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The Collini Case ★★★



Director: Marco Kreuzpaintner

Cast: Franco Nero, Elyas M’Barek

Released: 10th of September

The Collini Case is a sleek, glossy film adaptation of a short novel by German lawyer turned best selling author Ferdinand von Schirach. As elegant and precise as the writer’s prose, this lean, beautifully lit film combines courtroom drama with Germany’s troubled wartime history in a story about personal and national legacy. While the themes are huge and international, there’s an intimacy to the film that works more effectively than a broader canvas might have done.

Opening shots of young Turkish/German lawyer, Caspar Leinen (Elyas M’Barek) keeping fit in a boxing ring are intercut with the steady shuffle of a man of late middle age, Fabrizio Collini (Franco Nero) walking through a luxury hotel in Berlin, making his way to the presidential suite. He is posing as a journalist to interview the occupant of the suite, an industrialist called Hans Meyer (Manfred Zapatka), a Federal Cross Merit holder and the head of Meyer Machine Fabrik, in short, a nationally recognised bigwig.

But there is no interview. We hear the click of a gun and then see the bloody footprints of Collini. He leaves across the hotel’s marble floors as he walks heavily towards a couch and slumps down. He does not attempt to hide his crime and even directs the hotel staff to the suite.

It seems like an open and shut case of a premeditated killing, i.e. a murder.

Leinen qualified just three months, ended up with his first trial as a public defender, the equivalent of an English duty solicitor. That Collini, an Italian immigrant, who has hitherto led a blameless life, committed the crime is not in doubt. His fingerprints are on the weapon, the victim’s blood is on his clothes, brain matter on his shoes, so ferocious was the attack, and there is the testimony of witnesses in the hotel. The question is, what was his motive? Leinen is determined to find out, even if his client doesn’t seem too concerned about his fate.

The situation becomes even more complicated when Leinen discovers that the man his client killed was the benefactor who effectively raised Leinen and put him through college, which allowed him to become a lawyer instead of a kebab vendor, as Meyer’s granddaughter, Johanna (Alexandra Maria Lara) with whom he once had a love affair cruelly reminds him. When she demands to know how he could possibly defend the killer of the man who had so loved him, Leinen replies that if he had been a doctor, he would be obligated to try and save the life of even a serial killer.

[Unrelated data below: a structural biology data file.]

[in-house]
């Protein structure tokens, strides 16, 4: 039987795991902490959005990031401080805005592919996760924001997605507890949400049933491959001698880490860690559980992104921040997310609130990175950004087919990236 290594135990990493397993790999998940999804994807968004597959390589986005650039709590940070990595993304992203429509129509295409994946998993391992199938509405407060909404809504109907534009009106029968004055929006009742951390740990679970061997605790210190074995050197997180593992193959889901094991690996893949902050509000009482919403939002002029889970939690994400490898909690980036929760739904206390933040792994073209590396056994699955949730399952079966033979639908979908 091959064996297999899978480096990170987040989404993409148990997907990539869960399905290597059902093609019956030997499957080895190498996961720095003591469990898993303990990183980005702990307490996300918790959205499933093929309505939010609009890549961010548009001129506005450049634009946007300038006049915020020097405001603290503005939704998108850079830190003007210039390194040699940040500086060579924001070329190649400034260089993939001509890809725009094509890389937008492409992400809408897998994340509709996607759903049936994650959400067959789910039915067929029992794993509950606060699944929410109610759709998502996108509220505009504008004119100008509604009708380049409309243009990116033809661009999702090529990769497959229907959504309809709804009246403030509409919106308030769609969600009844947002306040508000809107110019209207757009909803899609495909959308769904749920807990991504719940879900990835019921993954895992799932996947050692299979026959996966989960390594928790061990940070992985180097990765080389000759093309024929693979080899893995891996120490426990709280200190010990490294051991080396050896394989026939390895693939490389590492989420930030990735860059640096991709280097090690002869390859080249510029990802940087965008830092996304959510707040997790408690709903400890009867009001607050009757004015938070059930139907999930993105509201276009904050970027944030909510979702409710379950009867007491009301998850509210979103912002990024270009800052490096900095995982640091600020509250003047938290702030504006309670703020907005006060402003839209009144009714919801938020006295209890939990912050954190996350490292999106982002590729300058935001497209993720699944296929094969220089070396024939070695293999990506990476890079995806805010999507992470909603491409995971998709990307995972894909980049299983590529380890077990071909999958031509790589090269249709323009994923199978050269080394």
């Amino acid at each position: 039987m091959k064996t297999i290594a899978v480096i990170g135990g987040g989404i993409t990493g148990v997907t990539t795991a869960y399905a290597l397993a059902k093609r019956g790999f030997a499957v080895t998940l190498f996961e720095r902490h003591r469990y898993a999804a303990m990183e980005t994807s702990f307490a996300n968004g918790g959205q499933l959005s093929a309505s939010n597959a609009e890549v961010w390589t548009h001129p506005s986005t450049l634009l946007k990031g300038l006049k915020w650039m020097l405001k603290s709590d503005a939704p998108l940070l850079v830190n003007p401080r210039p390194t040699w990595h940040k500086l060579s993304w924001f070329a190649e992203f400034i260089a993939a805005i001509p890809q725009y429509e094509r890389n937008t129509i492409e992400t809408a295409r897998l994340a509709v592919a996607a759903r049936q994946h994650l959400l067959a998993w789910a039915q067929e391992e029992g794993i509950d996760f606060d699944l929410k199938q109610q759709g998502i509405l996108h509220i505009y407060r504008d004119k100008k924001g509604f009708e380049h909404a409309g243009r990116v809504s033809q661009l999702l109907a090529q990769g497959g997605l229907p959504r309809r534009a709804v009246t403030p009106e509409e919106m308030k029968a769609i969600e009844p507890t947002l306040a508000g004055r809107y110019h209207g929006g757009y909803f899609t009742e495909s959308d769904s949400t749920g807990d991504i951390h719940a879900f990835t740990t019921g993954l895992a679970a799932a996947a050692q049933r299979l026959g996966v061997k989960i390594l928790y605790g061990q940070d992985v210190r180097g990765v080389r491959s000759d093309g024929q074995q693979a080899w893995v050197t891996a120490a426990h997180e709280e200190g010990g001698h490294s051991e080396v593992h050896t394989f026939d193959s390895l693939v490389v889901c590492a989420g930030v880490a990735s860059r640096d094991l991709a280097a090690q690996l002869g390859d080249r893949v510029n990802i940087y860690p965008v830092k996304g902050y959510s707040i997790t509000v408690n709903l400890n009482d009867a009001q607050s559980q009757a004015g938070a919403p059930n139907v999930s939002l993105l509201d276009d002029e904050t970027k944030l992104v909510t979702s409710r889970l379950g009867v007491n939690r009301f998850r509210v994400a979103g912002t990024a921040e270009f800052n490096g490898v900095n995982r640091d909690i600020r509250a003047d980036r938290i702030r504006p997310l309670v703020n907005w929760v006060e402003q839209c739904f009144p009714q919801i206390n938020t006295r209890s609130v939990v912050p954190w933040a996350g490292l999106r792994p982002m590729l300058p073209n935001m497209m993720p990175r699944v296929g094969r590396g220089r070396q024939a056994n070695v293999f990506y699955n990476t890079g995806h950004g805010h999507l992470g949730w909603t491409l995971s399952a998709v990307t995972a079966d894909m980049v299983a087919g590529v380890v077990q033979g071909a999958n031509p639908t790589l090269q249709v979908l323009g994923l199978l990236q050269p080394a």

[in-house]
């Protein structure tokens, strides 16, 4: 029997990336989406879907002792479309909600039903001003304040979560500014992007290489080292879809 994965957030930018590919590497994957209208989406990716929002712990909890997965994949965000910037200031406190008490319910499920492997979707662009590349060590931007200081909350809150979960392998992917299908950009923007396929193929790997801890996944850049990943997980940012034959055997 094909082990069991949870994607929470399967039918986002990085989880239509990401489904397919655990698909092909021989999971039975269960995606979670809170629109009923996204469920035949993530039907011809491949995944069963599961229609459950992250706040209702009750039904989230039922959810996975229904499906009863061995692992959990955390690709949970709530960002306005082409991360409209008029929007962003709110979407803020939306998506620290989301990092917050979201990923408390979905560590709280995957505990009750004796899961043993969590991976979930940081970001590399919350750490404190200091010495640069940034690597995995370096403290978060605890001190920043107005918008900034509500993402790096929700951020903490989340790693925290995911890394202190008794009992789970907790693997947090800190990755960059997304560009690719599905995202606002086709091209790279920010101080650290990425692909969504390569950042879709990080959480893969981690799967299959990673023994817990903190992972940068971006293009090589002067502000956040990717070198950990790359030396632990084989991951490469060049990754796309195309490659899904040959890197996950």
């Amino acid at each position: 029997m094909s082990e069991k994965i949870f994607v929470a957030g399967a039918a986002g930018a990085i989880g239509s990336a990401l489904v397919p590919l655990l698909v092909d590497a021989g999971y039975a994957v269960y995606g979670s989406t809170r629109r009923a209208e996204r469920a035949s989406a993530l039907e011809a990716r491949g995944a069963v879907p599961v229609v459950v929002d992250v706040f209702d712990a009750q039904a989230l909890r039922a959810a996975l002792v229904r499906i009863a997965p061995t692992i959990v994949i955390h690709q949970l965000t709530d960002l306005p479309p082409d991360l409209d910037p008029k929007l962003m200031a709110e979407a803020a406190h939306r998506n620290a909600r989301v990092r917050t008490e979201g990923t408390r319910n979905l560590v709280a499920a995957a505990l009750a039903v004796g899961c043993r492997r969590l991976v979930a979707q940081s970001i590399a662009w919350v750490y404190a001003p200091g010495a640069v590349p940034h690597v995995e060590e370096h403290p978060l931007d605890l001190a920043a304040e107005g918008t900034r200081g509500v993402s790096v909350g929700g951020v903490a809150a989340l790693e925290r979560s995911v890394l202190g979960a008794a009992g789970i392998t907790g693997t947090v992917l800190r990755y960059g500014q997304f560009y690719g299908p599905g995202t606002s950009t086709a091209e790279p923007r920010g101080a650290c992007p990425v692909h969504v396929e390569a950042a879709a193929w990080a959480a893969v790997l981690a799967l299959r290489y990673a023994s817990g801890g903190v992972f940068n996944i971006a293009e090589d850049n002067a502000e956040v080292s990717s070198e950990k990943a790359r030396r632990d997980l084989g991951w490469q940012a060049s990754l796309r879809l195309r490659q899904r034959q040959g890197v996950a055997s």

To add further to his problems, his opponent in the trial is his former professor, Richard Mattinger (Heiner Lauterbach), a man rumoured to have once cross-examined a witness for 57 days, finally getting the admission he wanted on the 58th day. Leinen seems to be in above his head with the case.

There is genuine mystery at the start of the film. What is behind the killing? Why is Collini so silent and unwilling to help himself? The set-up for dramatic courtroom fireworks could not be better. However, they never fully arrive. Even when we discover the horrors behind Collin’s brutal act and why he committed it, there is a sense of cool detachment in the film, as if analysing the morality of unspeakable acts through an impenetrable barrier which does not allow us to become fully involved.

Leinen is a diligent rather than sympathetic conduit through whom we learn that the revered Meyer may not always have been the benevolent, fairy godfather helping people out. That his connection to Collini ties them to wartime atrocities. That Collini’s act of killing was a desperate attempt to get justice because the legal system itself had betrayed him and his family.

Nevertheless, despite a lack of genuine courtroom drama, this is an absorbing tale that throws up moral and legal conundrums and shines a light on the shameful legacy of hastily passed legislation in Germany that allowed many war criminals to escape justice.

Visually the film is certainly easy on the eye, and it’s beautifully shot throughout. When some heart is added to the closing scenes, the beauty also becomes genuinely moving.

The Collini Case opens in cinemas on 10 September and On Demand October 11

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